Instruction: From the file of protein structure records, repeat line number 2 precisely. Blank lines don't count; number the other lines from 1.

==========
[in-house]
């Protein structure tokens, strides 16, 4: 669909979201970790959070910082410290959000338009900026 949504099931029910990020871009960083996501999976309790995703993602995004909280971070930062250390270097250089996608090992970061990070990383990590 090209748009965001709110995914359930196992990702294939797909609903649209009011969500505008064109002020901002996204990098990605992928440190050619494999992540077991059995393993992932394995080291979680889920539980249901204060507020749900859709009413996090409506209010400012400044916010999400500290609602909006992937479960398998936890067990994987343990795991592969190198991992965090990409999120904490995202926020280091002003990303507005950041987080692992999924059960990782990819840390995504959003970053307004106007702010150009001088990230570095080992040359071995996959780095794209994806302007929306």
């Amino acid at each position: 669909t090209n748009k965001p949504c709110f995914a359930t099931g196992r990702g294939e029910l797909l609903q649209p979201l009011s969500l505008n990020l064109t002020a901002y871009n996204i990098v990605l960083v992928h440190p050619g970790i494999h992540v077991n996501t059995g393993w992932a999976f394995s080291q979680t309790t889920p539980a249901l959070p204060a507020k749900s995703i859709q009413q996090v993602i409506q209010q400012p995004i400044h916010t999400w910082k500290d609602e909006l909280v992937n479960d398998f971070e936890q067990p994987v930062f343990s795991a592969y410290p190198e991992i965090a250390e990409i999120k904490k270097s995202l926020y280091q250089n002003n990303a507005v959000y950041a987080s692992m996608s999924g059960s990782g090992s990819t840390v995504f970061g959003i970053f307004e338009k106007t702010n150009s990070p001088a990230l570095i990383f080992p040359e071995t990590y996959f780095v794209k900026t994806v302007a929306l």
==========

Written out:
């Protein structure tokens, strides 16, 4: 669909979201970790959070910082410290959000338009900026 949504099931029910990020871009960083996501999976309790995703993602995004909280971070930062250390270097250089996608090992970061990070990383990590 090209748009965001709110995914359930196992990702294939797909609903649209009011969500505008064109002020901002996204990098990605992928440190050619494999992540077991059995393993992932394995080291979680889920539980249901204060507020749900859709009413996090409506209010400012400044916010999400500290609602909006992937479960398998936890067990994987343990795991592969190198991992965090990409999120904490995202926020280091002003990303507005950041987080692992999924059960990782990819840390995504959003970053307004106007702010150009001088990230570095080992040359071995996959780095794209994806302007929306």